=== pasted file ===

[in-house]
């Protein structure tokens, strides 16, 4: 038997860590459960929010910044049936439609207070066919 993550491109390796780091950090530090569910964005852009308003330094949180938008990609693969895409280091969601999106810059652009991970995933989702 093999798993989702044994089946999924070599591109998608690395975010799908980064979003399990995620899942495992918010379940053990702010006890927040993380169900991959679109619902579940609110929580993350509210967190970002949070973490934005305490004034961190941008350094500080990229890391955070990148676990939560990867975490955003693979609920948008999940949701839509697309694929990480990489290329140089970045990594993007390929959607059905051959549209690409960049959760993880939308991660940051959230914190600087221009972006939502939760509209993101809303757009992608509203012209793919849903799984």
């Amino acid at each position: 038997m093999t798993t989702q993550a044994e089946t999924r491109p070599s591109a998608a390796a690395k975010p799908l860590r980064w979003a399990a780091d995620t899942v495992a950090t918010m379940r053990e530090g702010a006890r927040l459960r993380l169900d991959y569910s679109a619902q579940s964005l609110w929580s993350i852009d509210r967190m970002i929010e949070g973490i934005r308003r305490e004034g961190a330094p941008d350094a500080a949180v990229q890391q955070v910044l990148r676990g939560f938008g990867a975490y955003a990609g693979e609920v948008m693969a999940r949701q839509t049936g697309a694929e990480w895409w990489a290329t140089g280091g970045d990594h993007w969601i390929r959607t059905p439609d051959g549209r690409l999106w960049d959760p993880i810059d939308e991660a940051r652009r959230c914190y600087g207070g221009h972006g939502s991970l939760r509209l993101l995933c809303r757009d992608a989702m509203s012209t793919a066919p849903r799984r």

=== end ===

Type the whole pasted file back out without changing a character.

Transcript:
[in-house]
């Protein structure tokens, strides 16, 4: 038997860590459960929010910044049936439609207070066919 993550491109390796780091950090530090569910964005852009308003330094949180938008990609693969895409280091969601999106810059652009991970995933989702 093999798993989702044994089946999924070599591109998608690395975010799908980064979003399990995620899942495992918010379940053990702010006890927040993380169900991959679109619902579940609110929580993350509210967190970002949070973490934005305490004034961190941008350094500080990229890391955070990148676990939560990867975490955003693979609920948008999940949701839509697309694929990480990489290329140089970045990594993007390929959607059905051959549209690409960049959760993880939308991660940051959230914190600087221009972006939502939760509209993101809303757009992608509203012209793919849903799984």
């Amino acid at each position: 038997m093999t798993t989702q993550a044994e089946t999924r491109p070599s591109a998608a390796a690395k975010p799908l860590r980064w979003a399990a780091d995620t899942v495992a950090t918010m379940r053990e530090g702010a006890r927040l459960r993380l169900d991959y569910s679109a619902q579940s964005l609110w929580s993350i852009d509210r967190m970002i929010e949070g973490i934005r308003r305490e004034g961190a330094p941008d350094a500080a949180v990229q890391q955070v910044l990148r676990g939560f938008g990867a975490y955003a990609g693979e609920v948008m693969a999940r949701q839509t049936g697309a694929e990480w895409w990489a290329t140089g280091g970045d990594h993007w969601i390929r959607t059905p439609d051959g549209r690409l999106w960049d959760p993880i810059d939308e991660a940051r652009r959230c914190y600087g207070g221009h972006g939502s991970l939760r509209l993101l995933c809303r757009d992608a989702m509203s012209t793919a066919p849903r799984r």